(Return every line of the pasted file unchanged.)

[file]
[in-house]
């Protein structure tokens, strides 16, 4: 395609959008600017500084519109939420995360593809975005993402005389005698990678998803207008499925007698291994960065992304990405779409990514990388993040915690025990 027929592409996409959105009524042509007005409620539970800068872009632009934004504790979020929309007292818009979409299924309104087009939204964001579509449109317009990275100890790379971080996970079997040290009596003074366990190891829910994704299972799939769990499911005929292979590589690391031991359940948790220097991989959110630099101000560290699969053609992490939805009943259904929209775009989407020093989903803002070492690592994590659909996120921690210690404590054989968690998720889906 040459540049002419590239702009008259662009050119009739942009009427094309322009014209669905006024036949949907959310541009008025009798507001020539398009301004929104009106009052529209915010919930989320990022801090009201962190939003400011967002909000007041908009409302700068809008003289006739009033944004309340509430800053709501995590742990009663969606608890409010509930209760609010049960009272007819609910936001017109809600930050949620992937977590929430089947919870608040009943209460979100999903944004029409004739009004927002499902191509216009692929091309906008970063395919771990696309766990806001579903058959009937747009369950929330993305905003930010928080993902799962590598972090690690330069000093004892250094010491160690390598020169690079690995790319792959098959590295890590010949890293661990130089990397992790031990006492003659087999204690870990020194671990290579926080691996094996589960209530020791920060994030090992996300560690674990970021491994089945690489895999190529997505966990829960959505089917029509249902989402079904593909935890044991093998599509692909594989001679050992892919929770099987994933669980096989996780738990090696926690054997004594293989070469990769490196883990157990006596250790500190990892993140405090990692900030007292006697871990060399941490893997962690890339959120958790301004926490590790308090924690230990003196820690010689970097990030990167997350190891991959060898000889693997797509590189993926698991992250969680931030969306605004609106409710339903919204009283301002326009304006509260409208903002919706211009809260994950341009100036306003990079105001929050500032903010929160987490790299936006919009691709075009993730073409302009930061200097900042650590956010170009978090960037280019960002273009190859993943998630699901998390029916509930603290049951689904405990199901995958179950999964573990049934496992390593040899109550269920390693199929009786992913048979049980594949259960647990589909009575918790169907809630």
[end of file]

[in-house]
């Protein structure tokens, strides 16, 4: 395609959008600017500084519109939420995360593809975005993402005389005698990678998803207008499925007698291994960065992304990405779409990514990388993040915690025990 027929592409996409959105009524042509007005409620539970800068872009632009934004504790979020929309007292818009979409299924309104087009939204964001579509449109317009990275100890790379971080996970079997040290009596003074366990190891829910994704299972799939769990499911005929292979590589690391031991359940948790220097991989959110630099101000560290699969053609992490939805009943259904929209775009989407020093989903803002070492690592994590659909996120921690210690404590054989968690998720889906 040459540049002419590239702009008259662009050119009739942009009427094309322009014209669905006024036949949907959310541009008025009798507001020539398009301004929104009106009052529209915010919930989320990022801090009201962190939003400011967002909000007041908009409302700068809008003289006739009033944004309340509430800053709501995590742990009663969606608890409010509930209760609010049960009272007819609910936001017109809600930050949620992937977590929430089947919870608040009943209460979100999903944004029409004739009004927002499902191509216009692929091309906008970063395919771990696309766990806001579903058959009937747009369950929330993305905003930010928080993902799962590598972090690690330069000093004892250094010491160690390598020169690079690995790319792959098959590295890590010949890293661990130089990397992790031990006492003659087999204690870990020194671990290579926080691996094996589960209530020791920060994030090992996300560690674990970021491994089945690489895999190529997505966990829960959505089917029509249902989402079904593909935890044991093998599509692909594989001679050992892919929770099987994933669980096989996780738990090696926690054997004594293989070469990769490196883990157990006596250790500190990892993140405090990692900030007292006697871990060399941490893997962690890339959120958790301004926490590790308090924690230990003196820690010689970097990030990167997350190891991959060898000889693997797509590189993926698991992250969680931030969306605004609106409710339903919204009283301002326009304006509260409208903002919706211009809260994950341009100036306003990079105001929050500032903010929160987490790299936006919009691709075009993730073409302009930061200097900042650590956010170009978090960037280019960002273009190859993943998630699901998390029916509930603290049951689904405990199901995958179950999964573990049934496992390593040899109550269920390693199929009786992913048979049980594949259960647990589909009575918790169907809630």